(1884–1971) Swedish chemist
Svedberg, born the son of a civil engineer in Fleräng, Sweden, was educated at the University of Uppsala, where he obtained his doctorate in 1908. He spent his whole career at the university, becoming a lecturer in physical chemistry in 1907, a professor (1912–49), and finally, in 1949, director of the Institute of Nuclear Chemistry.
In 1924 he introduced the ultracentrifuge as a technique for investigating the molecular weights of very large molecules. In a suspension of particles, there is a tendency for the particles to settle (under the influence of gravity); this is opposed by Brownian motion, i.e., by collision with molecules. The rate of sedimentation depends on the size and weight of the particles, and can be used to measure these.
Svedberg applied this to measuring the sedimentation of proteins in solution, using an ultracentrifuge that generated forces much greater than that of the Earth's gravitational field. Using this, he could measure the molecular weights of proteins and was able to show that these were much higher than originally thought (hemoglobin, for instance, has a molecular weight of about 68,000).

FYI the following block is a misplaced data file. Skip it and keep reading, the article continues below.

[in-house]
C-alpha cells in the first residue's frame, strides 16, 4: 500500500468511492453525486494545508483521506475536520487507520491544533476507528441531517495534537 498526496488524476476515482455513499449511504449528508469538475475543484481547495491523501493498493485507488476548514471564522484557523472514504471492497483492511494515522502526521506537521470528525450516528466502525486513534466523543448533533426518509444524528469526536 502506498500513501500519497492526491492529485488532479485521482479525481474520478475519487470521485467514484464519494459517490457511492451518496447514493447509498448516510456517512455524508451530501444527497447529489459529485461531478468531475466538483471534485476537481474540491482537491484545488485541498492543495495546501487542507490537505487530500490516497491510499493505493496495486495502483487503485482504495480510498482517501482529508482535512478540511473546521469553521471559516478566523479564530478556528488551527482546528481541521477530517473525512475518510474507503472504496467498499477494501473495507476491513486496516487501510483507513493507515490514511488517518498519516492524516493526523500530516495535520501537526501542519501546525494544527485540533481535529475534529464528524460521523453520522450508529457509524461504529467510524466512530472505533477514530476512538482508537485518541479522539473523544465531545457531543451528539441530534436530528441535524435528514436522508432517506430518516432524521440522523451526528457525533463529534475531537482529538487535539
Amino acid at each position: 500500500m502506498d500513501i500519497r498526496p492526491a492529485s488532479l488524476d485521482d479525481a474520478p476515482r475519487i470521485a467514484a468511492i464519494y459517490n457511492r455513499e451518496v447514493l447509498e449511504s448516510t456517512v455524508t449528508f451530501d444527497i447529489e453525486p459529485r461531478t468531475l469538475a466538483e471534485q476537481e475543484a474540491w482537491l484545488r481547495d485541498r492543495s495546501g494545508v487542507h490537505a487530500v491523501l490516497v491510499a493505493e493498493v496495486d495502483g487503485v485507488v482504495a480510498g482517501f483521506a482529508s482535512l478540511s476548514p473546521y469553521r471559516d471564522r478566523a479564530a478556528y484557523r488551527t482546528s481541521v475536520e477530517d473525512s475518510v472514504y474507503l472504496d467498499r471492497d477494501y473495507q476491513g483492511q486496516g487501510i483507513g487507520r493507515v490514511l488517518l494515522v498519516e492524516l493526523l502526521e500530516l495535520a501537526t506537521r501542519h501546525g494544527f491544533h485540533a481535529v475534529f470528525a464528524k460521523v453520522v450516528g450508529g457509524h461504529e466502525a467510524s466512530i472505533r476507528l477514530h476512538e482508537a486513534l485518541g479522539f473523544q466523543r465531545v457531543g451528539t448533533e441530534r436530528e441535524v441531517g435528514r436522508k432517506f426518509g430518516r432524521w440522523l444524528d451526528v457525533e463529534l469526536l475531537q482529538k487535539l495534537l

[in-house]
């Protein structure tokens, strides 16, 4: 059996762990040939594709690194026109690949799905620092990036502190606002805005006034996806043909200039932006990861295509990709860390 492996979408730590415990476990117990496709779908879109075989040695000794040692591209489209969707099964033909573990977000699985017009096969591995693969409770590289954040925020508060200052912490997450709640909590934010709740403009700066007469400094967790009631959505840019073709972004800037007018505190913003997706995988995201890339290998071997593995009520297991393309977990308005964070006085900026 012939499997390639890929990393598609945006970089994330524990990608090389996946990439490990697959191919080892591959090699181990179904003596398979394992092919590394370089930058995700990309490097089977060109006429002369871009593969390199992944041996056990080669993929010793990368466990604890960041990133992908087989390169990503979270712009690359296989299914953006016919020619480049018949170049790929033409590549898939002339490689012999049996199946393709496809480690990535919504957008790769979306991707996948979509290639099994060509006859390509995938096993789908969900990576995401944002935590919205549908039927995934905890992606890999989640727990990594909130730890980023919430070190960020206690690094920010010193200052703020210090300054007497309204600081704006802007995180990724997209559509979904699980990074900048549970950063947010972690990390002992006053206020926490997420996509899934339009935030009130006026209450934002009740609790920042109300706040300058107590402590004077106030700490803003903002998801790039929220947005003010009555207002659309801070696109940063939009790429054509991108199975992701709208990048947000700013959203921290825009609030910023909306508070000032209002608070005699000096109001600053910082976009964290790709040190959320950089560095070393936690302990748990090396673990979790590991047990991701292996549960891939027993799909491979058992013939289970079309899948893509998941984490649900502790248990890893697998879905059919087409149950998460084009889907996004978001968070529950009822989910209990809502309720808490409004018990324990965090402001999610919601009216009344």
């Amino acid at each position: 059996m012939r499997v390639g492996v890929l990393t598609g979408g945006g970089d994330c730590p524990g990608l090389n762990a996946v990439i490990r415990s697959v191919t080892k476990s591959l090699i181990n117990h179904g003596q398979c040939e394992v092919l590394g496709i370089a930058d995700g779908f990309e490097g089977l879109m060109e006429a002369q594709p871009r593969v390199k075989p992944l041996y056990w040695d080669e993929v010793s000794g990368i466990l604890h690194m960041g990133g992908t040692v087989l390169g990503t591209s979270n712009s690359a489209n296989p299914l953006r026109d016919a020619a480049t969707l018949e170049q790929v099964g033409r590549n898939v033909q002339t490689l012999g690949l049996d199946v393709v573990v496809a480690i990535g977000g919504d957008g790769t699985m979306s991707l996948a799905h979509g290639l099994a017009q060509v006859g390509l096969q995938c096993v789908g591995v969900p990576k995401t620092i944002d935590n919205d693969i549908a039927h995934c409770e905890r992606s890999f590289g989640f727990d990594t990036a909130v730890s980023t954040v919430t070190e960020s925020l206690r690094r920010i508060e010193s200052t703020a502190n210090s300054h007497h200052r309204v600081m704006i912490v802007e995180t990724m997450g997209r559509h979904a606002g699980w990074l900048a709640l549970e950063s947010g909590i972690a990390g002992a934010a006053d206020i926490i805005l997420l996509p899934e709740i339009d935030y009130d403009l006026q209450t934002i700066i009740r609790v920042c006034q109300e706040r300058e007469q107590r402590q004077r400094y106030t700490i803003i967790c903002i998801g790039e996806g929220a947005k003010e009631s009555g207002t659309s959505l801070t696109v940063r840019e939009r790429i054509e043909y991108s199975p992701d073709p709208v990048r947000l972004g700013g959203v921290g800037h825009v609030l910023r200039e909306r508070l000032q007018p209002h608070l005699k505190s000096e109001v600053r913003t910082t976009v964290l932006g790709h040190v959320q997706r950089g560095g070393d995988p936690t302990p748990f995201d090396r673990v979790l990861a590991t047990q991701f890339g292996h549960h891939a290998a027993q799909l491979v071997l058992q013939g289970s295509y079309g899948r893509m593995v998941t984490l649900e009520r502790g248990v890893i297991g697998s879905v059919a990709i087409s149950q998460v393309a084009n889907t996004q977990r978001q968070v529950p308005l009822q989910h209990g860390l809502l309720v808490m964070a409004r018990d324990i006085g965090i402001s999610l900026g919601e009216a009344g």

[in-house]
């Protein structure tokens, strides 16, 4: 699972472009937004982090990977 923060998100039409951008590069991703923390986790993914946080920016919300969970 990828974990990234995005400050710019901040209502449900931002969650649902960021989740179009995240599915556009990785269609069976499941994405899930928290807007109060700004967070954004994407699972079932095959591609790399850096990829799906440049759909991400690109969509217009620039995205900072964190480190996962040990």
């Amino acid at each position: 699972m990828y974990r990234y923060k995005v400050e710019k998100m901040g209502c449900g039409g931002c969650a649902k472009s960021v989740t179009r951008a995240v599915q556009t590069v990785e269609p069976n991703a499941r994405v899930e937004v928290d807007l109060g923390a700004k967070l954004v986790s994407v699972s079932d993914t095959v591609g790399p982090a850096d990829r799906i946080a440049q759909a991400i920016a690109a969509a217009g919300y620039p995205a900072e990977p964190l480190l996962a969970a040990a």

Apart from confirming the claim made by Hermann Staudinger for the existence of giant molecules, Svedberg's invention also settled one further question. The same protein invariably yielded the same weight thus implying that they did have a definite size and composition and were not, as Wilhelm Ostwald had earlier maintained, irregular assemblies of smaller molecules. For his work on the ultracentrifuge Svedberg was awarded the Nobel Prize for chemistry in 1926.
Svedberg was less successful with the inference he drew from his measurements of protein molecular weights. He thought that the molecular weight of egg albumin formed the basic protein unit of which all the other proteins were multiples. Following later research by crystallographers in the 1930s this view was disproved.
Subjects: Science and Mathematics.